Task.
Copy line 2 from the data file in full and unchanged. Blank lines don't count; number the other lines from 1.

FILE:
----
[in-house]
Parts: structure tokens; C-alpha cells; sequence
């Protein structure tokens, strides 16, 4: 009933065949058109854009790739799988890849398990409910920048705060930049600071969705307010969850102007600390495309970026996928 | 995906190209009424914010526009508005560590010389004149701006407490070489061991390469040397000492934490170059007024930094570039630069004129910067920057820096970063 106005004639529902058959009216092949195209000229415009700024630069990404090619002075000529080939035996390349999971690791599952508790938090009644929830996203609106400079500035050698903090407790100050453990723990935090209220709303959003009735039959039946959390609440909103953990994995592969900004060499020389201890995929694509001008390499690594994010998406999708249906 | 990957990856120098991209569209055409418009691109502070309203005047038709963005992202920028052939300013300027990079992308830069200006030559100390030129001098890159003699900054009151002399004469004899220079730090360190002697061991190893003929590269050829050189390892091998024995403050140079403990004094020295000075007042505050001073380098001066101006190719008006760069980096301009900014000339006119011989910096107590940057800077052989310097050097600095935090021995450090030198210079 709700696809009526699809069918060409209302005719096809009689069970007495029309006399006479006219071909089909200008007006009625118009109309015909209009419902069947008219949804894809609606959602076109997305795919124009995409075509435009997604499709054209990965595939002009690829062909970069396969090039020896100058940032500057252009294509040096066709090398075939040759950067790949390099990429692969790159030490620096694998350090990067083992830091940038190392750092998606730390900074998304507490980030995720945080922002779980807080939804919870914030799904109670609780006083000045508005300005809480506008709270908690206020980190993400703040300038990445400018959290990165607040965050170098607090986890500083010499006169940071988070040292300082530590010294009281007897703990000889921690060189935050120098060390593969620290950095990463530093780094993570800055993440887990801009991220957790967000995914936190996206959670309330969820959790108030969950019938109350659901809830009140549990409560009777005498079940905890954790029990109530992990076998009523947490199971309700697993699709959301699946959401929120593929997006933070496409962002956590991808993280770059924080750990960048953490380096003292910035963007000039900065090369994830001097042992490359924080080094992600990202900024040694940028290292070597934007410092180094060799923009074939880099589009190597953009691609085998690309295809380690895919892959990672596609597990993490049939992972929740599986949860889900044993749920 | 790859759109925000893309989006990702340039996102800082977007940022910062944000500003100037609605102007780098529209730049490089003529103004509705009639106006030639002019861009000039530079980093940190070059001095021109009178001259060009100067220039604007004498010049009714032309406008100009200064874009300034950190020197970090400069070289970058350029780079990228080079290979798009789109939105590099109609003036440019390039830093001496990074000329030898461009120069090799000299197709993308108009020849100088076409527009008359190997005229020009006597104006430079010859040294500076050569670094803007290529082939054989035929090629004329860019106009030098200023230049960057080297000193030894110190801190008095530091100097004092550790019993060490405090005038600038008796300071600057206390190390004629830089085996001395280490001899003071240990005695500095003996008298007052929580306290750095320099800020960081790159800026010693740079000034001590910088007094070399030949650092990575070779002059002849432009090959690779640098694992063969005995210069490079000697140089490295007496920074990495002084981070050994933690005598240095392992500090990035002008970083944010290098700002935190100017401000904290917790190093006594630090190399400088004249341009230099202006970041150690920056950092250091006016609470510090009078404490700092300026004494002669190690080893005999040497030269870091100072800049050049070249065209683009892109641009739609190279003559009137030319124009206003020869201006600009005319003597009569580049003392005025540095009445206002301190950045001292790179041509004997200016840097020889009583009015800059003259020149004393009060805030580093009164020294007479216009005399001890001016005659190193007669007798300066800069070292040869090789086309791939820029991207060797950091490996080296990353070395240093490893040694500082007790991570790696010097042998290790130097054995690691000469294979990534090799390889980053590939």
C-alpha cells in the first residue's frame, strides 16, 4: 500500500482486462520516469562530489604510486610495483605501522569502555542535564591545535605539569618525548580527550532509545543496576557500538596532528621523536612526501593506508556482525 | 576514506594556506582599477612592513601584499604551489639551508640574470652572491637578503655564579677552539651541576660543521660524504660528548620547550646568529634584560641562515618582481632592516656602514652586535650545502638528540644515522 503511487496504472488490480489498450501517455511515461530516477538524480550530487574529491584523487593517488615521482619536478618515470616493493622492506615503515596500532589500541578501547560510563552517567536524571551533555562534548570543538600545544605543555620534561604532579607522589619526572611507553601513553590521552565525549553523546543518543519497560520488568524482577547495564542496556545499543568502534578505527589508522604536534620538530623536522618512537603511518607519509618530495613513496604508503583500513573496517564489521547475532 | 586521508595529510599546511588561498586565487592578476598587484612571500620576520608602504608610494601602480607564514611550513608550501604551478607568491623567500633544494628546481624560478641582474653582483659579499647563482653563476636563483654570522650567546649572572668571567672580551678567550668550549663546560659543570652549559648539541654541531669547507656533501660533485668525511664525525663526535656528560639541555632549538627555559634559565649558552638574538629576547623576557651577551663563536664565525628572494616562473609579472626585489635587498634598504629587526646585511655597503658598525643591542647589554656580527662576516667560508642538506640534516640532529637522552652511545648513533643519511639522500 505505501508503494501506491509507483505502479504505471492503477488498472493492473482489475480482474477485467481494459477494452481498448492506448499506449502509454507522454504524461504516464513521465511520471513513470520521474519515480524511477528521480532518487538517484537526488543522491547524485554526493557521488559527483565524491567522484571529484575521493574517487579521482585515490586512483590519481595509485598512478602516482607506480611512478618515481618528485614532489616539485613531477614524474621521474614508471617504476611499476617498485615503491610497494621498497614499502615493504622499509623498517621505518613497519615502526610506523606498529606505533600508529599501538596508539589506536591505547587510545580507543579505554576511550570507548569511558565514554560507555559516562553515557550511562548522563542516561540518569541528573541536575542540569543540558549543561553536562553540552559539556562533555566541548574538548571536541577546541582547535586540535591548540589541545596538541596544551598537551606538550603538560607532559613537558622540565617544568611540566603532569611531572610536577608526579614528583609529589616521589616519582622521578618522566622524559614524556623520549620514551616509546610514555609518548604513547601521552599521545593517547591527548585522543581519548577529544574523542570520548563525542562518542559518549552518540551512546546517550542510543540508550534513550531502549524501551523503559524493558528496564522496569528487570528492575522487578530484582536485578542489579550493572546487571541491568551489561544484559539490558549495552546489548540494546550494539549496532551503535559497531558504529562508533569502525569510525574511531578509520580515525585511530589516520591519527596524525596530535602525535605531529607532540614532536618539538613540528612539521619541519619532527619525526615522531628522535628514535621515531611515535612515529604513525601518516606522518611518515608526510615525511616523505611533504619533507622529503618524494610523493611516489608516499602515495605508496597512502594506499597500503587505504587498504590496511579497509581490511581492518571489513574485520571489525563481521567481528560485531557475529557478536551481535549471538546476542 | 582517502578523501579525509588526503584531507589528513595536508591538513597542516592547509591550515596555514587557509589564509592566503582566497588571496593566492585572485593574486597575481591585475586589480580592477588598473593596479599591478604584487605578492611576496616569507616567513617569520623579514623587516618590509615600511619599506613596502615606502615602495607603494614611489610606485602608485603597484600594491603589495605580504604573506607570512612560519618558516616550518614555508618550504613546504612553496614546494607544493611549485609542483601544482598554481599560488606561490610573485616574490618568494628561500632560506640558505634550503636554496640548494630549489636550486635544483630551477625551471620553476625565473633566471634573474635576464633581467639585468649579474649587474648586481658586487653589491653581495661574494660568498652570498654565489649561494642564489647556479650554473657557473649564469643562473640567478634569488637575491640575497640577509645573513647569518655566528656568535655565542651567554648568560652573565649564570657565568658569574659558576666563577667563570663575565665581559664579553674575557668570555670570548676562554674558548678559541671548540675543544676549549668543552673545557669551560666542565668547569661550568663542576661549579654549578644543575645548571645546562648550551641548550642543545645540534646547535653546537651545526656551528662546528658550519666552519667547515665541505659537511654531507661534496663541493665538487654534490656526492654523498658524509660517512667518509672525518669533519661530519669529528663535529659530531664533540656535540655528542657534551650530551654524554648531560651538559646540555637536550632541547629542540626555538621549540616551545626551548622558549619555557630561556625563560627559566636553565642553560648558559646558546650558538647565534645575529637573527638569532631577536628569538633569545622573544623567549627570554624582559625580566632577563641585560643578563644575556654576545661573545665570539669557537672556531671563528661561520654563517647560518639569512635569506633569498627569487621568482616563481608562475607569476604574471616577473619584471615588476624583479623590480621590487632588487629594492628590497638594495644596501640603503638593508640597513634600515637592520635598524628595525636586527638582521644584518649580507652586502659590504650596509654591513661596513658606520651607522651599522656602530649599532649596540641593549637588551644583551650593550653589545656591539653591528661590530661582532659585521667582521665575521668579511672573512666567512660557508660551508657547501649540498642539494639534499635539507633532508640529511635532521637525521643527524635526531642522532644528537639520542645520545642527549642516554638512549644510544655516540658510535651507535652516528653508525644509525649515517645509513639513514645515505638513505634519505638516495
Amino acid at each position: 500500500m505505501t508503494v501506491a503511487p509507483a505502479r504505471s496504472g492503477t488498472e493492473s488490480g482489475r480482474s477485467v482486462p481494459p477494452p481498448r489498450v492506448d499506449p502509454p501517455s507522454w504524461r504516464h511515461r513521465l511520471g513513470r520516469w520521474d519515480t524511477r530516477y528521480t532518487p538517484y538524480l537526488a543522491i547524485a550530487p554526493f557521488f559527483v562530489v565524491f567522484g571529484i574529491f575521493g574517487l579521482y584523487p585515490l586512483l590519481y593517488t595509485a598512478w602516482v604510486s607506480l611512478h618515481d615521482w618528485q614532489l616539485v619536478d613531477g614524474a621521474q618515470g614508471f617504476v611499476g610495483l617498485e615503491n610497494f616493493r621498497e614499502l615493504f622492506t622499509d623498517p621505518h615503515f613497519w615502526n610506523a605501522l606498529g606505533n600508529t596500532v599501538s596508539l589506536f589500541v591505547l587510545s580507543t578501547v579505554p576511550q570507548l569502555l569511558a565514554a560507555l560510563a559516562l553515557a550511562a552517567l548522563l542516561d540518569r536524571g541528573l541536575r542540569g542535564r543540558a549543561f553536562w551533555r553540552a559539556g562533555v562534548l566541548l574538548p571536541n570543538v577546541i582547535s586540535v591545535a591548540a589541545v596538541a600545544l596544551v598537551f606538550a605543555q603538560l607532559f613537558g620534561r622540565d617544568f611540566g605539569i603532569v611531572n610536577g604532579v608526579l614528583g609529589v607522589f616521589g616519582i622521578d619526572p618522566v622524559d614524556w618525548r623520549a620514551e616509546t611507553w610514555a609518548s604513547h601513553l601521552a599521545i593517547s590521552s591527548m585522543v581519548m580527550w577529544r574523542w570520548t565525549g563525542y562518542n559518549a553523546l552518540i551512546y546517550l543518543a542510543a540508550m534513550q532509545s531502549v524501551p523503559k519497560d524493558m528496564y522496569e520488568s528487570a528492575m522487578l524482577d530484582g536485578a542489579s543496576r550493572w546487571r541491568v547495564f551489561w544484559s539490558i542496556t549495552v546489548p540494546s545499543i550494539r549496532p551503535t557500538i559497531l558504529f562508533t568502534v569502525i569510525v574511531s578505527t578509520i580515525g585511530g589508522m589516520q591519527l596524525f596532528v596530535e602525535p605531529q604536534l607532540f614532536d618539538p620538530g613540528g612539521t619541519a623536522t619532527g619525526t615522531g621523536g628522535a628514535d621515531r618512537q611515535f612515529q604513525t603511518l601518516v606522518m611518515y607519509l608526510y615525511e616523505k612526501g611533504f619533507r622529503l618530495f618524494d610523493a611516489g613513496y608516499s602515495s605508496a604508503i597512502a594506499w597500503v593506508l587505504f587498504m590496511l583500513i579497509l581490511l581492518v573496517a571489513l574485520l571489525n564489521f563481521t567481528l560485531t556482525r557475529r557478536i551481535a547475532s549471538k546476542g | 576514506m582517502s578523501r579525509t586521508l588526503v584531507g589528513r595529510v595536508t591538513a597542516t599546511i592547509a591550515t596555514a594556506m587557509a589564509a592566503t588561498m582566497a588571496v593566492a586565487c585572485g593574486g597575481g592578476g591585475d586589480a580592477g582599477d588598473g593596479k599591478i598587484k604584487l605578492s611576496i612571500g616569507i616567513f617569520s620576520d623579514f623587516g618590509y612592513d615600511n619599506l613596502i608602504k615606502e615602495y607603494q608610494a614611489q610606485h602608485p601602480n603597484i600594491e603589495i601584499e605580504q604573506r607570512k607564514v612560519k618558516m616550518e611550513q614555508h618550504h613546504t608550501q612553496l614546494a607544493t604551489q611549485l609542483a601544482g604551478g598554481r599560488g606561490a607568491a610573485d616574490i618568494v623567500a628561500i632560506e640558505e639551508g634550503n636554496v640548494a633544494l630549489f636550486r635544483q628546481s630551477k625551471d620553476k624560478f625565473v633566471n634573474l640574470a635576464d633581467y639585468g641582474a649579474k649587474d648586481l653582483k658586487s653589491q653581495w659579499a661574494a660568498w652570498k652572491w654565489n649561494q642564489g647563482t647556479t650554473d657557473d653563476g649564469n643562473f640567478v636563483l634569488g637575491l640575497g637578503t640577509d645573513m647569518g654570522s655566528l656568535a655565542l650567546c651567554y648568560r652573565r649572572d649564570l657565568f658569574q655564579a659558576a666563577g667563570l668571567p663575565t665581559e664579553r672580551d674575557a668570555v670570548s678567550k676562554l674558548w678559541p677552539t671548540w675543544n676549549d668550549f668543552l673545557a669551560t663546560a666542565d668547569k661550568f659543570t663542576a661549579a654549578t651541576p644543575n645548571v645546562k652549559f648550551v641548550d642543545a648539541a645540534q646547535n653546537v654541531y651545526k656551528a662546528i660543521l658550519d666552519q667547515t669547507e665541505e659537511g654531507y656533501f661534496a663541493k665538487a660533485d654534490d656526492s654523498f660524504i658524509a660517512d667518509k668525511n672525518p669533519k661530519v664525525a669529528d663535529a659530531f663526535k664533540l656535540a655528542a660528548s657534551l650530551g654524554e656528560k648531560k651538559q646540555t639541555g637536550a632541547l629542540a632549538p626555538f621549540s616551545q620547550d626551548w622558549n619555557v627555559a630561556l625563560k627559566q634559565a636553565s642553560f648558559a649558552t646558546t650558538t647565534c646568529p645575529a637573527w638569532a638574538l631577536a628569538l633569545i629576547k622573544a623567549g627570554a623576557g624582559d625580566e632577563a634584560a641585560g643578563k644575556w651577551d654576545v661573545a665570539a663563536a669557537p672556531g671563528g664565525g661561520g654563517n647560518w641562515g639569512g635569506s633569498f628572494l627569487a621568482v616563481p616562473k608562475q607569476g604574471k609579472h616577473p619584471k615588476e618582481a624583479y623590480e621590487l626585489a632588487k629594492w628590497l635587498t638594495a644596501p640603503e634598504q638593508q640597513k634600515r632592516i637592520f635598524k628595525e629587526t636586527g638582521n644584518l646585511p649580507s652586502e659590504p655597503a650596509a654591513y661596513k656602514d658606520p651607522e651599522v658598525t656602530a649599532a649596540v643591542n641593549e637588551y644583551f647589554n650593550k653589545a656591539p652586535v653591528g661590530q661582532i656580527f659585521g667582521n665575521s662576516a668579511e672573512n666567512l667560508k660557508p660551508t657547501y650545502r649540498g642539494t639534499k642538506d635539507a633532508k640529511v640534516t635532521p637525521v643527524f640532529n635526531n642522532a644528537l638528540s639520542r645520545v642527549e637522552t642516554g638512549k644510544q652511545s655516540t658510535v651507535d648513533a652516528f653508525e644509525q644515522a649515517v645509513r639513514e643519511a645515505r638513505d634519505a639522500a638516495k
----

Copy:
Parts: structure tokens; C-alpha cells; sequence